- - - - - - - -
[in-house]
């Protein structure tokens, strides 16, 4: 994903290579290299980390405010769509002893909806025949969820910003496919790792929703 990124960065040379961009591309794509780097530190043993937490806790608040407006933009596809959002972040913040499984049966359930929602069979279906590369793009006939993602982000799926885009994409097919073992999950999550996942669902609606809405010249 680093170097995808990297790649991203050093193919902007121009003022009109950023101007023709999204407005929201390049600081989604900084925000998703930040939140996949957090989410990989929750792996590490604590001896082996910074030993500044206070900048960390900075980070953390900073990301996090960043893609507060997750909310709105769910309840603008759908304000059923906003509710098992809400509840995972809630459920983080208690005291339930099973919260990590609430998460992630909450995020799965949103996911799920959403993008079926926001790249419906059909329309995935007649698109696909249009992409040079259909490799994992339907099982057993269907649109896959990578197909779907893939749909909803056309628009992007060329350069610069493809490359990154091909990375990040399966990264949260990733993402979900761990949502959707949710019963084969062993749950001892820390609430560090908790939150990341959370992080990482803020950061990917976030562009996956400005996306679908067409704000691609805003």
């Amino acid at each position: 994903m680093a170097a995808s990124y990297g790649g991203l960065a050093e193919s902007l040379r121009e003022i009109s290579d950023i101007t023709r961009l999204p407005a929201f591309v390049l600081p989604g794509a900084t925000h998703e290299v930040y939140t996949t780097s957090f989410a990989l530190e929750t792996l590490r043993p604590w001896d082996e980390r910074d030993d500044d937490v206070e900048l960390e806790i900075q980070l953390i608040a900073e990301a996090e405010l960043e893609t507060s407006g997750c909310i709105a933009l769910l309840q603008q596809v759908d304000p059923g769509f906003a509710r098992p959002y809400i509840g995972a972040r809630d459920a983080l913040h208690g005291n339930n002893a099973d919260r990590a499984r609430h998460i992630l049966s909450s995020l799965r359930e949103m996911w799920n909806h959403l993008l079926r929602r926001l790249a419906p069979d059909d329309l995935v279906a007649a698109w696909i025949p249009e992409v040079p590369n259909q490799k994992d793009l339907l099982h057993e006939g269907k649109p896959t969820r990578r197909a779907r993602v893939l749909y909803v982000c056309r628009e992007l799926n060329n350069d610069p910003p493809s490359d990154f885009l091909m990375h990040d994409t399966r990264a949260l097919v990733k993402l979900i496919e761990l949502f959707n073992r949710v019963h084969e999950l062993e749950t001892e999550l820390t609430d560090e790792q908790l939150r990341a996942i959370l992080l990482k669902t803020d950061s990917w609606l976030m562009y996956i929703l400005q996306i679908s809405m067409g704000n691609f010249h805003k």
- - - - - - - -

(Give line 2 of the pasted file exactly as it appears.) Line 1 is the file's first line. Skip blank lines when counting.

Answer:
């Protein structure tokens, strides 16, 4: 994903290579290299980390405010769509002893909806025949969820910003496919790792929703 990124960065040379961009591309794509780097530190043993937490806790608040407006933009596809959002972040913040499984049966359930929602069979279906590369793009006939993602982000799926885009994409097919073992999950999550996942669902609606809405010249 680093170097995808990297790649991203050093193919902007121009003022009109950023101007023709999204407005929201390049600081989604900084925000998703930040939140996949957090989410990989929750792996590490604590001896082996910074030993500044206070900048960390900075980070953390900073990301996090960043893609507060997750909310709105769910309840603008759908304000059923906003509710098992809400509840995972809630459920983080208690005291339930099973919260990590609430998460992630909450995020799965949103996911799920959403993008079926926001790249419906059909329309995935007649698109696909249009992409040079259909490799994992339907099982057993269907649109896959990578197909779907893939749909909803056309628009992007060329350069610069493809490359990154091909990375990040399966990264949260990733993402979900761990949502959707949710019963084969062993749950001892820390609430560090908790939150990341959370992080990482803020950061990917976030562009996956400005996306679908067409704000691609805003």